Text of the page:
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Volcanic eruption on La Palma showing no sign of abating

More than 1,800 buildings, mostly homes, have already been destroyed on the Canary Island.

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The volcanic eruption on the Canary island of La Palma shows now sign of ending (Daniel Roca/AP)

The volcanic eruption on the Canary island of La Palma shows now sign of ending (Daniel Roca/AP)

The volcanic eruption on the Canary island of La Palma shows now sign of ending (Daniel Roca/AP)

There is no sign that a volcanic eruption on the Spanish island of La Palma is coming to an end, four weeks after it began, officials have said.

The volcano on one of the Canary Islands off north-west Africa has so far destroyed more than 1,800 buildings, mostly homes, though prompt evacuations have helped avoid casualties on the island of some 85,000 people.

Canary Islands president Angel Victor Torres said scientists monitoring the eruption that began on September 19 have seen no indications that it is abating, as rivers of lava continue flowing slowly towards the sea.

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Workers clear ash from a house in Las Manchas, on La Palma, while the volcanic eruption continues (Saul Santos/AP)

Workers clear ash from a house in Las Manchas, on La Palma, while the volcanic eruption continues (Saul Santos/AP)

Workers clear ash from a house in Las Manchas, on La Palma, while the volcanic eruption continues (Saul Santos/AP)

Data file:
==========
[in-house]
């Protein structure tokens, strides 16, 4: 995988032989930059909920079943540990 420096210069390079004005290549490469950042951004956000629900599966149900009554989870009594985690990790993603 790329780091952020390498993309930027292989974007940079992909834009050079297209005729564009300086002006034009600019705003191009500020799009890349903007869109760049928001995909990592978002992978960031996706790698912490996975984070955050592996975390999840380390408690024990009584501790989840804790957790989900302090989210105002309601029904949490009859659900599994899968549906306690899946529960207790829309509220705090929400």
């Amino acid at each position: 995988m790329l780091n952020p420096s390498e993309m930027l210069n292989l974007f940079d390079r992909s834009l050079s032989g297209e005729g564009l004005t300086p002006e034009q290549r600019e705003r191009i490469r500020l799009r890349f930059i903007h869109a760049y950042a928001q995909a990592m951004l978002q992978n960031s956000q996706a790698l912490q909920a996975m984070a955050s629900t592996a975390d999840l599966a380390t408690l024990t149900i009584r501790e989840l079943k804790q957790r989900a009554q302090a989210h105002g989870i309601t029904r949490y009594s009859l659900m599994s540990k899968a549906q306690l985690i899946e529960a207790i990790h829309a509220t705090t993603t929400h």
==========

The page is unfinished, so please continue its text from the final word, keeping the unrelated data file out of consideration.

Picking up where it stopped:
“We are at the mercy of the volcano,” Mr Torres said. “It’s the only one who can decide when this ends.”

Some 7,000 people have had to leave their homes.

The volcano has produced a constant rumble and roar, with dozens of minor earthquakes most days, and has covered a wide area with volcanic ash. The ash plume is several miles high.

Airlines have sporadically had to cancel flights to the islands, including 56 this weekend, due to the ash.

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The rivers of molten rock have already engulfed more than 1,800 buildings (Daniel Roca/AP)

The rivers of molten rock have already engulfed more than 1,800 buildings (Daniel Roca/AP)

The rivers of molten rock have already engulfed more than 1,800 buildings (Daniel Roca/AP)

The latest satellite imagery shows the molten rock has covered almost 1,900 acres, most of it countryside and farm land.

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Almost 37 miles of roads have also been ruined.

The Spanish government has pledged millions to help rebuild damaged infrastructure.


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